What Food Items Can I Donate To Food Pantries And Nonprofit Organizations
Every organization is a bit different in what they will accept, and the best way to find your answer is to give them a call. In general, food pantries are looking for nutritious foods that have a long shelf life and are easy to give out without damage. The four pantries that weve chosen all have detailed information on their website about what they are looking for, and well briefly summarize your options below.
What can I donate to Harvest Compassion Center of Phoenix, AZ?
Harvest Compassion Center has the longest list of items for you to donate. These include nonperishable food items such as peanut butter, jelly, spaghetti, beans, rice, canned foods, applesauce, and juice. They also accept personal hygiene items such as shampoo, conditioner, bar soap, dish soap, deodorant, toothpaste, toothbrushes, feminine hygiene products, toilet paper, and others. Plus, they accept items for children such as baby food, baby formula, diapers, and more.
What can I donate to Moms Pantry of Phoenix, AZ?
Moms Panty lists nonperishable food items such as canned and boxed food items, peanut butter, pasta, and cereal on its site. They also ask for a few hygiene options, including toothbrushes, toothpaste, shampoo, bar soap, and toilet paper. They ask that you call to arrange a time for drop-off.
What can I donate to St. Marys Food Bank of Phoenix, AZ?
How Does The Arizona Charitable Tax Credit Work
Ways To Simplify Your Website Redesign
Sue Thomas Marketing Manager, August 2018
I read recently that businesses should redesign their websites every few years. It took a bit longer for Republic Bank of Arizona to accomplish this. But we did it! Our new site launched in June.
For many business owners, a website redesign is a laborious task that feels, at times, endless. But the process is definitely worth it. Its a chance to reexamine how you want your business to be represented. For us, it was a great opportunity to update our website in step with our new name, new brand, and new location.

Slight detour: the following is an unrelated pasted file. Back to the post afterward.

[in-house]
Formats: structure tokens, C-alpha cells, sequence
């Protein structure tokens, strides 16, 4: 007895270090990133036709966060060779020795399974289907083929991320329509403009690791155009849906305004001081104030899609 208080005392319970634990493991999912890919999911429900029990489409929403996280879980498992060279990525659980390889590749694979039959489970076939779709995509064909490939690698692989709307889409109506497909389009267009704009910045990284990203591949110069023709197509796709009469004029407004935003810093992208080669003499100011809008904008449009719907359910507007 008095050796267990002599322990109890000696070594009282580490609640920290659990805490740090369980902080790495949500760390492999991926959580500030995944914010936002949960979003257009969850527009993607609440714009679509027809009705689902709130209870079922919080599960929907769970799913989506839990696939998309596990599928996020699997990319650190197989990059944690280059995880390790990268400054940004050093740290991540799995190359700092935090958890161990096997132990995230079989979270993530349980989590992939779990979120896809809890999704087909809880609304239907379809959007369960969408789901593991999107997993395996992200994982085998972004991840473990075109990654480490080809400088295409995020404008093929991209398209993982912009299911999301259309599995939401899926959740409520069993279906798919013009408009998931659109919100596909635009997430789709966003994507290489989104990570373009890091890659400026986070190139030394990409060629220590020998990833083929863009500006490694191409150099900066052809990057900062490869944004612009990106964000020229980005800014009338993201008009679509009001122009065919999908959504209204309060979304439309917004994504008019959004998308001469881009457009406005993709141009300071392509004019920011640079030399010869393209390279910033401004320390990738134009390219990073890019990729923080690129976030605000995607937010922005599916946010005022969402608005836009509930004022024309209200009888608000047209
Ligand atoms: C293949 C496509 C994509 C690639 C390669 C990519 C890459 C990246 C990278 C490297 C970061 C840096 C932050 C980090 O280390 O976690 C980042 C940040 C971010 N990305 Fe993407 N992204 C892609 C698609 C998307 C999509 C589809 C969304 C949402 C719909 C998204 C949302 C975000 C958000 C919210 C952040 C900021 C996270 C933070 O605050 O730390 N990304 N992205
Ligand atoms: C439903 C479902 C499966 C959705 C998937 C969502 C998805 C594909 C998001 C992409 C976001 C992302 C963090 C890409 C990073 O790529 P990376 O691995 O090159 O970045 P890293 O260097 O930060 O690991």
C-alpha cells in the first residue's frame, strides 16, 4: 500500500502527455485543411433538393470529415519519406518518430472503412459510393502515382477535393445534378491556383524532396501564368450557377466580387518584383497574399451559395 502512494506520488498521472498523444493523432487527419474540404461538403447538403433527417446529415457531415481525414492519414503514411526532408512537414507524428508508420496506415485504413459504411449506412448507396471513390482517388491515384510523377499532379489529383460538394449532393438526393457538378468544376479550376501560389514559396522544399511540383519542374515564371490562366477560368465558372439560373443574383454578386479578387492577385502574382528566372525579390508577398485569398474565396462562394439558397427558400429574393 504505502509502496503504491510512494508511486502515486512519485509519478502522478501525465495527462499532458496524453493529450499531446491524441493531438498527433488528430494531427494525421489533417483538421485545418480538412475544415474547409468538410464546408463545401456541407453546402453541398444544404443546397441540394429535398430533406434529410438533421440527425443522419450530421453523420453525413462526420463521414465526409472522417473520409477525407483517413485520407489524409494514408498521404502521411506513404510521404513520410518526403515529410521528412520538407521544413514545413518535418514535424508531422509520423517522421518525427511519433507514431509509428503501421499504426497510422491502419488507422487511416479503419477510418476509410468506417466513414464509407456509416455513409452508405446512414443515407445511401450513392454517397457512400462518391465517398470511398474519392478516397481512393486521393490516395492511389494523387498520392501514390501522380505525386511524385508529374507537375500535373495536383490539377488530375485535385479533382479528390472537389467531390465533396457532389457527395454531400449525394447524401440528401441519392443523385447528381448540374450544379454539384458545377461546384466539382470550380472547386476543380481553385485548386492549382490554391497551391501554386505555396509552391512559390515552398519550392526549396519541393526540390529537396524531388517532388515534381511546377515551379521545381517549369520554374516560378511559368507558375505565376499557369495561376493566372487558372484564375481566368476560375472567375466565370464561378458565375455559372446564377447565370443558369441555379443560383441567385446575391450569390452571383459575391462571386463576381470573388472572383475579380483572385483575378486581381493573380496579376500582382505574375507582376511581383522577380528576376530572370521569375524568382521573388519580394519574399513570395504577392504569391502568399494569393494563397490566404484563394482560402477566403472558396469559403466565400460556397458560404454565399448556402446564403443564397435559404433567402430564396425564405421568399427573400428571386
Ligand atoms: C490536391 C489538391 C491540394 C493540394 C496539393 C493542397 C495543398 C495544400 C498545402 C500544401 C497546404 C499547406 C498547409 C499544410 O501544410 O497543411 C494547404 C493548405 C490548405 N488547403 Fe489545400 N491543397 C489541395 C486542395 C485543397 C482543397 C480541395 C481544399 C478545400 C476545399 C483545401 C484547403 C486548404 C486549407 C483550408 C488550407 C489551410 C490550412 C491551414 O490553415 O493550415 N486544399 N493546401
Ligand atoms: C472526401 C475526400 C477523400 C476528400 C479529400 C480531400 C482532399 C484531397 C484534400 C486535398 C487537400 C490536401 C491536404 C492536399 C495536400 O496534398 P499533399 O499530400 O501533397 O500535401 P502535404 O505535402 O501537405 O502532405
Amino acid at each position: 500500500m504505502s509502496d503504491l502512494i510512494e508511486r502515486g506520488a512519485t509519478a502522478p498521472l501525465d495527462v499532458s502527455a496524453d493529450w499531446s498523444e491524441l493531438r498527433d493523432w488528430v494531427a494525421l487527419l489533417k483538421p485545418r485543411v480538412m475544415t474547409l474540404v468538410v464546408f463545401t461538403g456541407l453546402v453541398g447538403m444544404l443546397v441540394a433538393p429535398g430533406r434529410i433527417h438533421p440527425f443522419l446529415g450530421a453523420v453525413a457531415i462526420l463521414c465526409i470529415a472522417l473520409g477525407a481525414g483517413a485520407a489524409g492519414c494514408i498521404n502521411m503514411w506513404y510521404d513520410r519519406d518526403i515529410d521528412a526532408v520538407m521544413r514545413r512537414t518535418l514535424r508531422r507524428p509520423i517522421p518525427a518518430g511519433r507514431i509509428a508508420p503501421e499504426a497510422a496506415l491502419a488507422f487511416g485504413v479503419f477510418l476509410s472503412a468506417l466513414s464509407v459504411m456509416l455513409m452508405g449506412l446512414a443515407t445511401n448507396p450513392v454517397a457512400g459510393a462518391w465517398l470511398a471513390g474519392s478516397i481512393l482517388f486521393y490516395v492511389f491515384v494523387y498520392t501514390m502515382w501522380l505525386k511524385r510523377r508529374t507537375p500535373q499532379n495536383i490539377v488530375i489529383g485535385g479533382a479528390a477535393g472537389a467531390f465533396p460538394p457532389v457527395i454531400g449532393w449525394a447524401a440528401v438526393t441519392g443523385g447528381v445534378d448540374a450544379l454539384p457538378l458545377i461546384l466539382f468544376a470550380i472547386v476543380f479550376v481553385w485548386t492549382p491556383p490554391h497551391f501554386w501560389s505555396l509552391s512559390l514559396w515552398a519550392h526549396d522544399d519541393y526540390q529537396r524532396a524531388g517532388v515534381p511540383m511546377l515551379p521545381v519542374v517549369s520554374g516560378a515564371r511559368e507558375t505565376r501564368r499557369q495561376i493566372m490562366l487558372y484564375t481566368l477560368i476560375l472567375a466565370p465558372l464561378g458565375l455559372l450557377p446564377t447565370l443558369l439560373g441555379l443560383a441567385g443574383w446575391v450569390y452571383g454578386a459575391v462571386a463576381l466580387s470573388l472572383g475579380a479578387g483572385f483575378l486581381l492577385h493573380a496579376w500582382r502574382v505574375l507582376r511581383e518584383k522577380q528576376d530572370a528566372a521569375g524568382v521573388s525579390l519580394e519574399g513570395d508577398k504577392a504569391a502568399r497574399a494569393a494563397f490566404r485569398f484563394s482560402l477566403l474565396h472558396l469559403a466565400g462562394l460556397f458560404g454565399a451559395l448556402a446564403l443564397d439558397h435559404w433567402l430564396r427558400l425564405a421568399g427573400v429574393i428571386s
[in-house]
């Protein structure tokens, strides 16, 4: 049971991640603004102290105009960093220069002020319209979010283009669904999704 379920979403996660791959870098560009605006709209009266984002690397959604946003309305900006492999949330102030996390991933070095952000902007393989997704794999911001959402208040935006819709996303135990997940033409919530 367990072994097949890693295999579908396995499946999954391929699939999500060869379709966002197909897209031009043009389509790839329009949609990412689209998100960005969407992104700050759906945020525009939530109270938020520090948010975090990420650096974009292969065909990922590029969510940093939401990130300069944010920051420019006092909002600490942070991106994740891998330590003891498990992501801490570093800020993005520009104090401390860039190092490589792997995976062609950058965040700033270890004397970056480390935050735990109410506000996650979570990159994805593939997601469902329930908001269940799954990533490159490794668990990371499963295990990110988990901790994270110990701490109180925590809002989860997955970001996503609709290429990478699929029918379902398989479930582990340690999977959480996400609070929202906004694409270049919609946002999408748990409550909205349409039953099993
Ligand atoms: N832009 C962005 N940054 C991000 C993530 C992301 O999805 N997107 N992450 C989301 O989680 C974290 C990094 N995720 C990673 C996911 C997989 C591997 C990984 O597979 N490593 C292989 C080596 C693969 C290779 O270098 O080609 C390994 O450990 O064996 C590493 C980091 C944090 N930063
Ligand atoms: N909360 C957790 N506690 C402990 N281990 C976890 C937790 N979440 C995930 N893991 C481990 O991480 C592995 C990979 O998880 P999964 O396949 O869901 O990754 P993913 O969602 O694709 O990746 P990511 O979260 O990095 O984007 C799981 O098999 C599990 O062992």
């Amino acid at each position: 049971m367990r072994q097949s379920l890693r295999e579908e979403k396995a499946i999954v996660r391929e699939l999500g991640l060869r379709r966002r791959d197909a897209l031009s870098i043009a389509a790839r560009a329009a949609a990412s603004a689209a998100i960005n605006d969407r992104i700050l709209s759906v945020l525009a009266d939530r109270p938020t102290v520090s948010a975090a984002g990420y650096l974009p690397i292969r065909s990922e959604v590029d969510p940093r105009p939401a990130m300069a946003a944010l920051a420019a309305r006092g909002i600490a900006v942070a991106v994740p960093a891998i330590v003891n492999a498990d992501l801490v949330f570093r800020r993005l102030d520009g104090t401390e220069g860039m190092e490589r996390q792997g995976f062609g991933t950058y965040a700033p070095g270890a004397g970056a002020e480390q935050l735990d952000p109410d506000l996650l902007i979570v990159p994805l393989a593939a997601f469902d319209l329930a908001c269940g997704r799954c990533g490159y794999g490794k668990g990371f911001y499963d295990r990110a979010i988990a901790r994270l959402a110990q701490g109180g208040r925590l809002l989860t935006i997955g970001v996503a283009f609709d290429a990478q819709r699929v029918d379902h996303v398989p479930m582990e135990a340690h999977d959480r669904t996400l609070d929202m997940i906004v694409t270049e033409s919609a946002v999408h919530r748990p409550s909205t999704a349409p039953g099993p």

While fresh from completing the process, we offer a few tips for businesses considering a website redesign of their own.
1)Get help from the pros
Assuming you dont have an internal web development team, find the budget to hire a website design company. We contracted with a company that develops websites specifically for financial institutions. With this contract, we get ongoing support with a dedicated account manager, quarterly analytics reports, technical support and more.
An experienced vendor can guide you regarding best practices, changing trends, ADA requirements, security and regulatory compliance, and more. Shop around, get references, and conduct interviews. Your online presence says a lot about your company, so make sure its sending the right message.
2) Assemble your team
The size of your company will most likely determine the size of your team. But at the very least, your team should include:
6) Be patient
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Great Turnout Highlights Scottsdale Branch Grand Opening
We had a great time celebrating with clients, colleagues, board members and neighbors at the Ribbon Cutting and Grand Opening of our new Scottsdale branch. What a great turnout. Thanks to the Scottsdale Chamber and all those who attended for celebrating with us.
We look forward to serving the Scottsdale business community at our new branch located at 6909 E. Greenway Parkway, Suite 150. Stop by and visit us soon, and meet our awsome staff. We’re very excited to join the Scottsdale business community.
St Marys Food Bank Collecting Citrus Donations Through April
PHOENIX Got any extra oranges, grapefruits, tangerines or lemons? St. Marys Food Bank will gladly take them off your hands to help feed hungry families in the Valley.
The nonprofit has started accepting citrus donations at its food bank locations in Phoenix and Surprise through April 30.
Those who would like to donate their extra fruit can do so from 8 a.m. to 4 p.m. Tuesdays through Saturdays in the bins marked for citrus outside both locations, according to a press release, or be offloaded from cars, trucks and trailers with help from employees of the nonprofit.
The food bank also said it is hosting drop-off opportunities on Saturdays in the citrus-rich locations of Sun City and Arcadia from 9 a.m. to 3 p.m. through the month of February.